The Heritage Foundation

Executive Memorandum #851 on Iraq

January 23, 2003

January 23, 2003 | Executive Memorandum on Iraq

Stay the Course on Disarming Iraq

A critical decision point is fast approaching for U.S. Iraq policy. After ratcheting up international pressure on Iraq to disarm through the United Nations Security Council, the Bush Administration now must maintain the momentum toward that goal. Specifically, the United States must avoid being diverted into a diplomatic quagmire at the U.N., where some members of the Security Council seek to sidetrack U.S. policy through an ineffective inspections regime that provides the illusion of arms control.

Washington should maintain President Bush's zero tolerance for Iraqi cheating and stiffen the spine of the Security Council and U.N. inspectors in looking at the glaring deficiencies in Iraq's 12,000-page report on its weapons programs. Baghdad's continued cover-up of its prohibited military programs should trigger U.S. military action to disarm Iraq, with or without formal U.N. support.

A Dangerous Charade
Seven years of U.N. inspections failed to rid Iraq of its prohibited weapons before Baghdad pulled the plug in 1998. There is no reason to believe that inspections can achieve genuine disarmament now. Iraq's December 7 "full and complete" weapons declaration, which recycled past denials and contained little new information, has made it clear that Saddam Hussein will be no more accommodating than before.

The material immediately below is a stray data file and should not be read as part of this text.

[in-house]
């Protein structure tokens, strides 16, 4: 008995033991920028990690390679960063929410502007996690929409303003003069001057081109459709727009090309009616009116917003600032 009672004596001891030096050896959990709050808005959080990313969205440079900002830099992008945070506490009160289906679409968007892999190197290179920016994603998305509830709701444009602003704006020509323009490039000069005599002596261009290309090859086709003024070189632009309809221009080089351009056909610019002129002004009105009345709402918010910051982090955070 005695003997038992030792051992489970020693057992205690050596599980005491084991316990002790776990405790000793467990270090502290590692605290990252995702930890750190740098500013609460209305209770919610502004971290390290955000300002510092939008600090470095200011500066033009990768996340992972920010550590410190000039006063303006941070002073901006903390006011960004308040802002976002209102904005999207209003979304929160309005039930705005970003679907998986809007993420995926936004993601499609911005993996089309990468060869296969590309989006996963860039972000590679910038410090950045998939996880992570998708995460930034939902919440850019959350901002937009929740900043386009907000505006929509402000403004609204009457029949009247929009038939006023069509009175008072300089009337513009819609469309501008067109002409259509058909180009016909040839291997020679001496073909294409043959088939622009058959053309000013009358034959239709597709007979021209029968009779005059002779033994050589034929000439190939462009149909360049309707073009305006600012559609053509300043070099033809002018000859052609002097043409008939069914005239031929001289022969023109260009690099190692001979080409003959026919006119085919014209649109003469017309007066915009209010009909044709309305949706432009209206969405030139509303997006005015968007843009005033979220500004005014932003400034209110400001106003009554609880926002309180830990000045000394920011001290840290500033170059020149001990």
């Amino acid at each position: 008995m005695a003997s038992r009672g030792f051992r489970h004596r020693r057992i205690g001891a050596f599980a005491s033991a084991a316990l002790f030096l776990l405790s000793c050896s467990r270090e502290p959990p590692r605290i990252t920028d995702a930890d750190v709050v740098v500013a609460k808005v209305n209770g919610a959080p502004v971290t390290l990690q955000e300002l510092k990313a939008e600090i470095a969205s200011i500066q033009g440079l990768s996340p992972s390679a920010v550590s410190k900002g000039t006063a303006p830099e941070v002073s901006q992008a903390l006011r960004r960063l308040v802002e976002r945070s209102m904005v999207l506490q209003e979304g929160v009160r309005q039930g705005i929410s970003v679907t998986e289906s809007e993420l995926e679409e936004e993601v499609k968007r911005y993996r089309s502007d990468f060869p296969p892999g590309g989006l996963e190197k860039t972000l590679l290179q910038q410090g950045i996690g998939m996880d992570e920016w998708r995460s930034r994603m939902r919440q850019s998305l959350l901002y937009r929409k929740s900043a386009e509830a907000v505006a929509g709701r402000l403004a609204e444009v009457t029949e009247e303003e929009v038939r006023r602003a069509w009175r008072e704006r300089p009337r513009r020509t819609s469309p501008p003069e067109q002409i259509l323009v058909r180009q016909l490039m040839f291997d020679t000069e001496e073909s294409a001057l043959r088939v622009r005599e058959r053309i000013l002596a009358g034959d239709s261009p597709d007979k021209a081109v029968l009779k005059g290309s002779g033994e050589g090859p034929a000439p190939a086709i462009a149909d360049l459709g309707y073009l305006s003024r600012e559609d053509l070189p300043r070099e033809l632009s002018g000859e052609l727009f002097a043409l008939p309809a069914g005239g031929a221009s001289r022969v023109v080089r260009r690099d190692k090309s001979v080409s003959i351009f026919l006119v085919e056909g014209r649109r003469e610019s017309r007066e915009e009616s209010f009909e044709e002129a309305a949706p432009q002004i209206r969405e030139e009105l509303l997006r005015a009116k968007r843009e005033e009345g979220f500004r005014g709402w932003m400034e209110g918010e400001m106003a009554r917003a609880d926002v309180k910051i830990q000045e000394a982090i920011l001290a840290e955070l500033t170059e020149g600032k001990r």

The United States cannot afford to allow Iraq to return to its 1991-1998 charade of "cooperating" with U.N. arms inspections. This would allow Baghdad to buy time to develop and deploy more dangerous weapons. As Secretary of Defense Donald Rumsfeld warned on January 15, "We do know that Iraq has designed its programs in a way that they can proceed in an environment of inspections, and that they are skilled at denial and deception." It is unrealistic, moreover, to expect that fewer than 200 inspectors can find prohibited weapons, materials, or equipment that the Iraqis have had four years to hide in a country bigger than Texas. Iraq's delaying tactics also could prevent the United States from taking military action during the cooler winter months, which will be important if the threat of Iraqi chemical and biological weapons forces American troops to fight in cumbersome protective gear.

Hans Blix, director of the United Nations Monitoring, Verification, and Inspection Commission (UNMOVIC), is naively playing into Saddam's hands. Although Iraq's failure to divulge its weapons programs clearly violates Resolution 1441, Blix has indicated that his January 27 report to the Security Council will mark only "the beginning of the inspection process, not the end of it." He has unilaterally redefined his mission to be one of "containment" of Iraq and has promised to continue inspections despite Iraq's manifest failure to provide the required "full and complete" declaration.

To keep its Iraq policy on the right track, the Bush Administration should:

  • Keep the focus on disarming Iraq, not inspecting it
    Washington must insist that Baghdad rigorously comply with its obligations to disarm, not just go through the motions of cooperating with inspections. U.N. Security Council Resolution 1441, which threatened "serious consequences" if Iraq did not comply with its obligations, clearly puts the onus on Iraq to prove it has disarmed, not on the inspectors to prove that it has not.